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injured, because he has not only wronged others, but ruined himself, -is his course any the less guilty, or unhappy, or unnatural?
I say unnatural; and this is a point on which I wish to insist, in the consideration of that wrong which the moral offender does to himself. The sinner, I say, is to be pronounced an unnatural being. He has cast off the government of those powers of his nature, which, as being the loftiest, have the best right to reign over him-the government, that is to say, of his intellectual and moral faculties, and has yielded himself to meaner appetites. Those meaner appetites, though they belong to his nature, have no right, and he knows they have no right, to govern him. The rightful authority, the lawful sovereignty belongs. and he knows that it belongs, not to sense, but to conscience. To rebel against this is to sin against Nature. It is to rebel against Nature's order. It is to rebel against the government that God has set up within him. It is to obey, not venerable authority, but the faction which his passions have made within him.
Thus violence and misrule are always the part of transgression. Nay, every sin-I do not mean now the natural and unavoidable imperfection of a weak and ignorant being,-but every wilful moral offence is a monstrous excess and excrescence in the mind, a hideous deformity, a loathsome discase, a destruction, so far as it goes, of the purposes for which our nature was made. As well might you say of the diseased plant or tree, which is wasting all its vigour on the growth of one huge and unsightly deformity, that it is in a natural condition. Grant that the natural powers of the plant or tree are converted, or rather perverted to this misuse, and helped to produce this deformity; yet the deformity is not natural. Grant that sin is the possible or supposable, or that it is the actual, nay, and in this world, the common, result of moral freedom. It has been argued, I know, that what is common is natural; and grant that too. But sin, we believe, is not common in the whole moral universe. It is not the common result of universal moral action. And it is evidently not the just and legitimate result; it is not the fair and natural result; it violates all moral powers and responsibilities. If the mechanism of a vast manufactory were thrown into sudden disorder, the power which propels it-and a power, if you please, which the artificer had placed in it-might, indeed, spread destruction throughout the whole work; but would that be the natural course of things; the result for which the fabric was made? So passion, not in its natural state, but still natural passion, in its unnatural state of excess and fury, may spread disorder and destruction through the moral system; but wreck and ruin are not the proper order of any nature, whether material or moral.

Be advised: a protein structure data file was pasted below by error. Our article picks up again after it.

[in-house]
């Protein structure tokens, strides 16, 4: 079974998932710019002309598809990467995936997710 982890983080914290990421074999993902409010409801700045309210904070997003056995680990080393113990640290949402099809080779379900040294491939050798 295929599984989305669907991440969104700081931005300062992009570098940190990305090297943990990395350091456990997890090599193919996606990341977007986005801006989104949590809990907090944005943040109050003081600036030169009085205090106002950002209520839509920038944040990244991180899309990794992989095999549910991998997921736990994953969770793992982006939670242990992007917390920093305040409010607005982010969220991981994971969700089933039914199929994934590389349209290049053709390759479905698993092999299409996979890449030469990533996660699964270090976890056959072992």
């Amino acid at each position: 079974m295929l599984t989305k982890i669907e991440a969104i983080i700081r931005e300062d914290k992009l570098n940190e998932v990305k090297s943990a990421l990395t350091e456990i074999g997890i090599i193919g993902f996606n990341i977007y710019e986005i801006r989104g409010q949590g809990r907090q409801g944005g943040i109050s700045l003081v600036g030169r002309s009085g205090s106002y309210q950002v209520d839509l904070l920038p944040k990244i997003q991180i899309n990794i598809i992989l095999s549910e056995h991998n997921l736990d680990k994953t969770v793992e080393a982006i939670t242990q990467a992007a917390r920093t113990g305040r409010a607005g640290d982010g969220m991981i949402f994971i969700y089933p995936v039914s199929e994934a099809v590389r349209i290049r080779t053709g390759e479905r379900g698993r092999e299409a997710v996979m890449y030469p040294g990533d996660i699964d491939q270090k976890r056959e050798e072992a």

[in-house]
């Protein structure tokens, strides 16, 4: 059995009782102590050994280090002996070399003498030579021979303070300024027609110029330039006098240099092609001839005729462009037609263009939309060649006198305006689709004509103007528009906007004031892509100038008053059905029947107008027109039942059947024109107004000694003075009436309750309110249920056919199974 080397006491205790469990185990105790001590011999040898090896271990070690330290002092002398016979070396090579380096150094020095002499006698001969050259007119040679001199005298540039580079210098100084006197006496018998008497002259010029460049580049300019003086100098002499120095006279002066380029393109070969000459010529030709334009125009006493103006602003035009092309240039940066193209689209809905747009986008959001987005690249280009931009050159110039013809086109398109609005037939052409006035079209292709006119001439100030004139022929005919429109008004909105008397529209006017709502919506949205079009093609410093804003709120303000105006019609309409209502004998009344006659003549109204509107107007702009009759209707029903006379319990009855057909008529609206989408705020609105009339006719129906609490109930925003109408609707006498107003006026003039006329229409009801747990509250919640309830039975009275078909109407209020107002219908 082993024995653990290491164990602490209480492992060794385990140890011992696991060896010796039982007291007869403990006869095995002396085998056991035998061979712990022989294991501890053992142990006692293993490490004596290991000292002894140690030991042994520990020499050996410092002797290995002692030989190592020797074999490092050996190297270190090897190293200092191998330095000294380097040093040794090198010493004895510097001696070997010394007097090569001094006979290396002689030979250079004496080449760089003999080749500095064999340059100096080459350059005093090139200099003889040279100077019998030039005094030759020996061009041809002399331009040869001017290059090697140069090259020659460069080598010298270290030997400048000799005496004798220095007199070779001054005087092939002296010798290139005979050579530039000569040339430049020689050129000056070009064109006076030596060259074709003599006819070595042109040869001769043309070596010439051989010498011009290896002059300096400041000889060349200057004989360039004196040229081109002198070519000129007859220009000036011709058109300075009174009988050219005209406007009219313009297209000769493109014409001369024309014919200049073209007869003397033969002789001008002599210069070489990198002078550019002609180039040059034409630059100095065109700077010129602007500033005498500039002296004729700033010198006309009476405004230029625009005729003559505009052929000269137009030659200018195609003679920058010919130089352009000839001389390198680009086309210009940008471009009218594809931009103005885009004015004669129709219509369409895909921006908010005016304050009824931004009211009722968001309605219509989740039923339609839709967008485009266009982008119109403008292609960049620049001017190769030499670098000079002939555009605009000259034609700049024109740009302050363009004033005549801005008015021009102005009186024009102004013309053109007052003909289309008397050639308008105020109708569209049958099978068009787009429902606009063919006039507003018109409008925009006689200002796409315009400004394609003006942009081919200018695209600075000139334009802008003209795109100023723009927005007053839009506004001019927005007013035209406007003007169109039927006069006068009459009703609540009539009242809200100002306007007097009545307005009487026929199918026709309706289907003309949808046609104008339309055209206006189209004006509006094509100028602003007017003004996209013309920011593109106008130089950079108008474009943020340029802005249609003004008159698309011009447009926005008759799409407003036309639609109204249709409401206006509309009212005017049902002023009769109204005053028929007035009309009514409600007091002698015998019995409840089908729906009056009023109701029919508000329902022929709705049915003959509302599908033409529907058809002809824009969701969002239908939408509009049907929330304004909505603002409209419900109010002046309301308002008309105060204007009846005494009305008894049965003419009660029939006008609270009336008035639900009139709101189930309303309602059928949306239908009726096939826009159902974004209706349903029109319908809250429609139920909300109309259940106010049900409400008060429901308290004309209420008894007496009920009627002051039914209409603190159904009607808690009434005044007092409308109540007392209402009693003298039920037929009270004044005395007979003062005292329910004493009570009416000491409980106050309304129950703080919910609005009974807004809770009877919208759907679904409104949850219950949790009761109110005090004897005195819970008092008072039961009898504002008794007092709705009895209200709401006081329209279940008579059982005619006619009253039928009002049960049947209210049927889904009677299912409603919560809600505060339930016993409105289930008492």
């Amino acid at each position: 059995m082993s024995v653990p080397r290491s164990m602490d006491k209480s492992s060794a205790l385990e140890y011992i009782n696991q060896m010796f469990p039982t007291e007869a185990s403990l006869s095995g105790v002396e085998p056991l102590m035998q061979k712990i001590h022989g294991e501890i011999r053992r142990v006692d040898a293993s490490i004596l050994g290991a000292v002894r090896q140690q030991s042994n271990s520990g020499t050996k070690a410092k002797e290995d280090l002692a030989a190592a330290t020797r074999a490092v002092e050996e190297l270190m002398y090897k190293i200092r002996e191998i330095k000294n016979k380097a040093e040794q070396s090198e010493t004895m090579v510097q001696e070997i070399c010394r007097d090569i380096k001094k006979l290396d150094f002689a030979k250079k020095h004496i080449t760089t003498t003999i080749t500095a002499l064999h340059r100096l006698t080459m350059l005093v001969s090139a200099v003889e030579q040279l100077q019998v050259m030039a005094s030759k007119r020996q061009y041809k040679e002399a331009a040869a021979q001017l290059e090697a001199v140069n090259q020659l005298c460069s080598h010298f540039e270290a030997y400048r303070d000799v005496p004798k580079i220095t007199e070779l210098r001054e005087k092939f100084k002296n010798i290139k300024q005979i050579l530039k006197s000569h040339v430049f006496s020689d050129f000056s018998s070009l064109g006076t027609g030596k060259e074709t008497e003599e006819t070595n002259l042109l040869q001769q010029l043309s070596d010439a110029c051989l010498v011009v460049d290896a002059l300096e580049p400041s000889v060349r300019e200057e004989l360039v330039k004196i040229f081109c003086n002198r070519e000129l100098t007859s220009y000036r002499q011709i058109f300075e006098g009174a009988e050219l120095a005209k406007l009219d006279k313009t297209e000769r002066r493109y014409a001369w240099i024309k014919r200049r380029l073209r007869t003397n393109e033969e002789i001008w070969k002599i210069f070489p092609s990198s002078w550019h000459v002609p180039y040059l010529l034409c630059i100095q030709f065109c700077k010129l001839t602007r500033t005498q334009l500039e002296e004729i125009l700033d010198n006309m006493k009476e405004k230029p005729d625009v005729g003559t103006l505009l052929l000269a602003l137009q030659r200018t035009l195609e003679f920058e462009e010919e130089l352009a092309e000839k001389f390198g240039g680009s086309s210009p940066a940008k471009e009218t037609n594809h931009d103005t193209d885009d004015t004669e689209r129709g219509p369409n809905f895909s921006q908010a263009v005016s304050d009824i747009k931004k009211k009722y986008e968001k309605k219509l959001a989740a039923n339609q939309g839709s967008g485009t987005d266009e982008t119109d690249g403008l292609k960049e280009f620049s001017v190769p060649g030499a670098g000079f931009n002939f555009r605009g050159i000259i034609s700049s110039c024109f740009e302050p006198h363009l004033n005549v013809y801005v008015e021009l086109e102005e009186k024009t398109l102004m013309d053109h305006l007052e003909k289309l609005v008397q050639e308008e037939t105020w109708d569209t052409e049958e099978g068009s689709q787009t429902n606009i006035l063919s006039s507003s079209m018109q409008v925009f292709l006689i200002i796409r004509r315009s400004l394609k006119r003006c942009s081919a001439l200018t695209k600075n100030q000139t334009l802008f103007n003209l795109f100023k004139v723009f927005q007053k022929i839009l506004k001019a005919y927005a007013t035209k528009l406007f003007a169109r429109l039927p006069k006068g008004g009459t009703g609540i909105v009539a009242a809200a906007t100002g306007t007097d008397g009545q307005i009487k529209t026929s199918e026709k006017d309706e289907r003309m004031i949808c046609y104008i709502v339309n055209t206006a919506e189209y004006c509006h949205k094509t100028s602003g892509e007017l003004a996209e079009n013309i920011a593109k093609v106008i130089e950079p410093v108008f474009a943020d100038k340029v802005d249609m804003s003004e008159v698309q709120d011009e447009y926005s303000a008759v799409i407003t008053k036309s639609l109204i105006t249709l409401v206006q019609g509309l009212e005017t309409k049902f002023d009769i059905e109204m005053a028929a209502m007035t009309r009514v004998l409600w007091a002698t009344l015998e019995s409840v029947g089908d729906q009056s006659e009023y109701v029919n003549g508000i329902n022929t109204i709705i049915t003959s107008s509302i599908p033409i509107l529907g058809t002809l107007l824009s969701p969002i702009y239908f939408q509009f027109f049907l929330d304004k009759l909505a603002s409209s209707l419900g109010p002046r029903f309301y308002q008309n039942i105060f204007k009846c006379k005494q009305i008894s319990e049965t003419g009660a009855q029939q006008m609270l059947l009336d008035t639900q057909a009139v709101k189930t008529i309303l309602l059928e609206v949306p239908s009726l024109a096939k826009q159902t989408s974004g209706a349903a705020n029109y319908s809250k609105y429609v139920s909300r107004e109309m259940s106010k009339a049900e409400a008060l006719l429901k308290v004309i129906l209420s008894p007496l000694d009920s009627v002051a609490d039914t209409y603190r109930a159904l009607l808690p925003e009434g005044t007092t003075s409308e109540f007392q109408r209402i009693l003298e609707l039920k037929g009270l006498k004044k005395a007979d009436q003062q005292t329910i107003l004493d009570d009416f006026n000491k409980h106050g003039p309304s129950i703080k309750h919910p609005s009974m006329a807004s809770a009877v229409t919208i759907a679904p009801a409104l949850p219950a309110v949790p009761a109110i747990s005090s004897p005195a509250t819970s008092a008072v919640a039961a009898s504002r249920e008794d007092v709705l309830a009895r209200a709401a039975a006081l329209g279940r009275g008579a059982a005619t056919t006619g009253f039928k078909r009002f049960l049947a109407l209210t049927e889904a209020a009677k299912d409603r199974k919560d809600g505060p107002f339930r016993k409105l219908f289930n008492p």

The idea against which I am now contending, that sin is natural to us, and, in fact, that nothing else is natural-this popular and prevailing idea, is one, it seems to me, so fearful and fatal in its bearings-is one of such comprehensive and radical mischief, as to infect the religious state of all mankind, and to overshadow, almost with despair, the moral prospects of the world. There is no error, theological or moral, that appears to me so destructive as this. There is nothing that lies so near the very basis of all moral reform and spiritual improvement as this.